2-Minute Neuroscience: L-DOPA

2-Minute Neuroscience: L-DOPA

L-DOPA is an amino acid involved in the synthesis
of the neurotransmitter dopamine. When dopamine is produced in the brain, the
amino acid tyrosine is first converted to L-DOPA and then L-DOPA is converted to dopamine. While dopamine administered as a drug cannot
pass the blood-brain barrier to enter the brain, L-DOPA can, and this characteristic
has helped to make L-DOPA the most common treatment for Parkinson’s disease. Parkinson’s disease is characterized by
the death of dopamine neurons in a region of the brainstem called the substantia nigra,
and a subsequent deficiency of dopamine in a group of structures known as the basal ganglia. This dopamine deficiency is thought to contribute
to the problems Parkinson’s patients experience with movement. L-DOPA has a remarkable ability to reduce
the symptoms of Parkinson’s disease in some patients. The generally accepted mechanism for this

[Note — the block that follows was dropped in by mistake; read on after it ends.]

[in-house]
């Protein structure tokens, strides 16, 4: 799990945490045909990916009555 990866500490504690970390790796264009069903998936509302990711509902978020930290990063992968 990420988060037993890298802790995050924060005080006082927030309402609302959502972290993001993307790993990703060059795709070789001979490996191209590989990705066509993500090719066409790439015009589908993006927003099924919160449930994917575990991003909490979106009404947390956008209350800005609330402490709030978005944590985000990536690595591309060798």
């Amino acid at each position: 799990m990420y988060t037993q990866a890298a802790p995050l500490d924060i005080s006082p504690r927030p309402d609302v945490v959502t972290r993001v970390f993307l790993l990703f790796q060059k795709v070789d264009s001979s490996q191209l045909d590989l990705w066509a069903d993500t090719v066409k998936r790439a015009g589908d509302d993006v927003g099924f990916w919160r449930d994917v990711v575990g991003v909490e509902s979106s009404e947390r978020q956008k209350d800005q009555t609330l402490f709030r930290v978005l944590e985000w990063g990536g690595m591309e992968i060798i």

action is that the brain is able to use L-DOPA to synthesize more dopamine and replenish
its depleted dopamine stores. While this does seem to be a main characteristic
of L-DOPA’s mechanism, however, it is thought that L-DOPA may exert a therapeutic effect
through other mechanisms as well, such as by acting as a neurotransmitter on its own. While L-DOPA can effectively treat the symptoms
of Parkinson’s disease, it is not able to stop the neurodegeneration caused by the disease. Thus, Parkinson’s disease continues to progress
even with L-DOPA treatment. Additionally, over time L-DOPA’s effectiveness
begins to decrease and eventually movement problems, known as L-DOPA dyskinesias, may
occur in response to L-DOPA treatment. L-DOPA dyskinesias typically involve quick
involuntary movements, but may also include a number of other complications like uncontrolled
muscle contractions or writhing movements. The mechanisms underlying L-DOPA dyskinesias
are still not completely understood, and may involve factors like the continued death of
dopamine neurons in the substantia nigra and fluctuations in dopamine levels caused by
L-DOPA treatment.

4 thoughts on “2-Minute Neuroscience: L-DOPA

  1. Great video I wish there was some way to prevent the neurodegeneration associated with Parkinson’s like help get the substantia Nigra to make more dopamine… maybe one day it’s sad that even with l dopa symptoms return

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